Thank you, Mr. Chair.
We will not be supporting this motion. I find this a very offensive motion, in fact. Mr. Bruinooge bills this as an essential bill. It is an important issue we're dealing with, the repeal of section 67. I don't think anybody around this table would dispute the importance of repealing section 67. But this bill could have been brought forward in a different manner. This bill could have been brought forward by this government in a process and in a manner that would have brought onside--and considered the concerns--of those affected by it.
Mr. Chair, this morning you and I and Ms. Crowder attended the signing of the Tsawwassen Treaty, and we heard about the importance of working together, how the bill came about with give and take between the very gifted chief of the Tsawwassen First Nation and the provincial and federal negotiators, and about the goodwill of the provincial and federal governments making it happen. This could have been the case with the repeal of section 67 of the Human Rights Act.
What we have had here, Mr. Chair, is an attempt to stifle dissent in the community against section 67. What we have had are gentlemen who think they know best how aboriginal women should be looked after and how they should be addressed. The views of the women, the views of the communities, and the views of the leadership have been totally disregarded. We've had 20 different presentations here in front of this committee call for consultation, given the many issues around this bill, and we've been caught up in an ideological zeal to rush the bill through without the full consideration of the communities it will affect.
We could almost be there now. We could almost be there if the consultations had taken place in an appropriate manner; if the communication had taken place in an appropriate manner; if the minister had chosen to redraft the bill in a way that would bring in some of the concerns; if an impact study had been done, so we would know what impact it would have on first nations communities. But for whatever reason, the government has chosen to bring this piece of legislation forward, to stifle discussion, to stifle opinions, to say “We know best”.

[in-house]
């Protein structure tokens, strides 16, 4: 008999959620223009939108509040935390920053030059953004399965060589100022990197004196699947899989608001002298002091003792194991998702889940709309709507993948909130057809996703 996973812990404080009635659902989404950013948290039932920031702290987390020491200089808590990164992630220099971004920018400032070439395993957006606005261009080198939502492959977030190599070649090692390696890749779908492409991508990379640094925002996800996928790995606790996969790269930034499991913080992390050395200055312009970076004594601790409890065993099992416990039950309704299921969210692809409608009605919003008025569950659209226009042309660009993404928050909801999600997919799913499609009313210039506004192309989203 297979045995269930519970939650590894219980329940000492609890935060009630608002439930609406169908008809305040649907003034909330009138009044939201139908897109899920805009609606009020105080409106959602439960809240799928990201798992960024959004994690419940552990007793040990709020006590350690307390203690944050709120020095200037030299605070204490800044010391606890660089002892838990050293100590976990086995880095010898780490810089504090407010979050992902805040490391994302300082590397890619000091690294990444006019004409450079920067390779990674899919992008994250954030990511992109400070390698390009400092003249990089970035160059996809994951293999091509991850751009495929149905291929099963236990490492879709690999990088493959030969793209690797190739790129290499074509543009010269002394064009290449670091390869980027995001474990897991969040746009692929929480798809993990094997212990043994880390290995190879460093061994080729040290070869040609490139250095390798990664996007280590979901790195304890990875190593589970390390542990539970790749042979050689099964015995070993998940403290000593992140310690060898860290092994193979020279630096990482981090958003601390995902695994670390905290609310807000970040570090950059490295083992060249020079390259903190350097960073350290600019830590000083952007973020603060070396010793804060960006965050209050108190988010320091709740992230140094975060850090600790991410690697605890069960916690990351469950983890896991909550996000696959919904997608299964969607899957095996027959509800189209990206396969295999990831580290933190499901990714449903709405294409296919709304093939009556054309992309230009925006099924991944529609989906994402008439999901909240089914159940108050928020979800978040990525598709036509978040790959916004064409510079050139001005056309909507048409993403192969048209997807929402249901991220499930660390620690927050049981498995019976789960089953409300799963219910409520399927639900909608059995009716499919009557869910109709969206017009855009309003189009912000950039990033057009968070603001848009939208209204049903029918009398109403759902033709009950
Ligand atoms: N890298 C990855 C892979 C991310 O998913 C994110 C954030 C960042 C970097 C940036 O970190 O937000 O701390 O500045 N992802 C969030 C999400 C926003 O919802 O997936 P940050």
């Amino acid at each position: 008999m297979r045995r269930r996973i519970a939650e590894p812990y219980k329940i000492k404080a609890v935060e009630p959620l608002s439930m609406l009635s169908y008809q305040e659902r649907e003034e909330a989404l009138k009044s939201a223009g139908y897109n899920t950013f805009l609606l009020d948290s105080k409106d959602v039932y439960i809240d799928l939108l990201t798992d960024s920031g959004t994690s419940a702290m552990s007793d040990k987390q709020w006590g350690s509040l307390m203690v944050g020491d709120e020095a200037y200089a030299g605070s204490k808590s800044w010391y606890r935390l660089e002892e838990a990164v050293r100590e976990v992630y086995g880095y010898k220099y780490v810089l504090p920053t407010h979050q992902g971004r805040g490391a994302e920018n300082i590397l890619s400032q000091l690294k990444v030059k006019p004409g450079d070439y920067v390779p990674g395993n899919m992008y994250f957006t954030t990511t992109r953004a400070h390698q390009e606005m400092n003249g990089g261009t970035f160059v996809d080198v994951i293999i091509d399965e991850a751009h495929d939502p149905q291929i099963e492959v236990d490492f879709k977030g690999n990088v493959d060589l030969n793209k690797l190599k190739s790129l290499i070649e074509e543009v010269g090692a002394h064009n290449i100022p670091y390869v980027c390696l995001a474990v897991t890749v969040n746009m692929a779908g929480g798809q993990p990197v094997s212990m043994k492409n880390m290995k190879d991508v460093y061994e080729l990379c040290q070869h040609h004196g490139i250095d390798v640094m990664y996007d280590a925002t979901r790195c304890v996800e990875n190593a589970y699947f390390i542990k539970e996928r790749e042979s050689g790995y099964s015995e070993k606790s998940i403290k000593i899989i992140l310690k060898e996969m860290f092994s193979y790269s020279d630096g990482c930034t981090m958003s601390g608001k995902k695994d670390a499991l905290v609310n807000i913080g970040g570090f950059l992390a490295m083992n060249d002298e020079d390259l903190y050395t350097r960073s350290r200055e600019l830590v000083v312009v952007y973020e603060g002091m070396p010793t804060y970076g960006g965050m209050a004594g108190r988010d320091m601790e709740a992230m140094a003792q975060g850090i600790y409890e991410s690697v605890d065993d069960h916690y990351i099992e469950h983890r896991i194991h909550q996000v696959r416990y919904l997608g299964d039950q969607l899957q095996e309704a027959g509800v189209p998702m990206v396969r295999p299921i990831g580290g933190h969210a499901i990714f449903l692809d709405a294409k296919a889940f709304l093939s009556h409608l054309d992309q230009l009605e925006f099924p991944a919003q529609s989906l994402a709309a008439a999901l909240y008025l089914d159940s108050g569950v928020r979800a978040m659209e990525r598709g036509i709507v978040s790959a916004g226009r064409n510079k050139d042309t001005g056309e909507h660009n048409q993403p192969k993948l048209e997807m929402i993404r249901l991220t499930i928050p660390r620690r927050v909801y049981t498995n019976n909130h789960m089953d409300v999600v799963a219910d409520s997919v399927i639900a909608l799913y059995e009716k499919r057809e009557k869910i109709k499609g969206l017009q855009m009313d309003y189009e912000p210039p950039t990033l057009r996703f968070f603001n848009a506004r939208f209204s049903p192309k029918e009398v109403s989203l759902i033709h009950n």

I guess what concerns me most, particularly after listening to some members opposite last week, is that I'm not even sure the repeal of section 67 is designed to provide human rights for individuals in first nations communities. I'm not sure it isn't a backward way to disassemble the Indian Act as we know it. We have heard that from some of the presenters before. Some of the language we've heard across the way earlier in the week, to my mind, confirms it.
So I would have great difficulty with another attempt to thwart discussion, to thwart an ability to deal with this bill in a fulsome manner.
As I said earlier, the government is responsible for this issue not moving forward in a more expeditious way. If the consultations had taken place, consultations with the leadership, consultations with the communities, and consultations with the women who would have been affected.... We heard eloquently from NWAC about the need for consultation; but no, the government knows best. It's their way or the highway.
I would say to you, Mr. Chair, that we would like to see section 67 of the Human Rights Act repealed. Everybody from my party wants to see section 67 repealed.
They think they know better. They think they know what we think.
I am telling you that this is what we would like to see done, but we would like to see it done in a manner that is appropriate, that is consultative, that is courteous, and that is respectful—and respect seems to be a big thing that's missing from that side as it relates to first nations communities
And I may have more to say.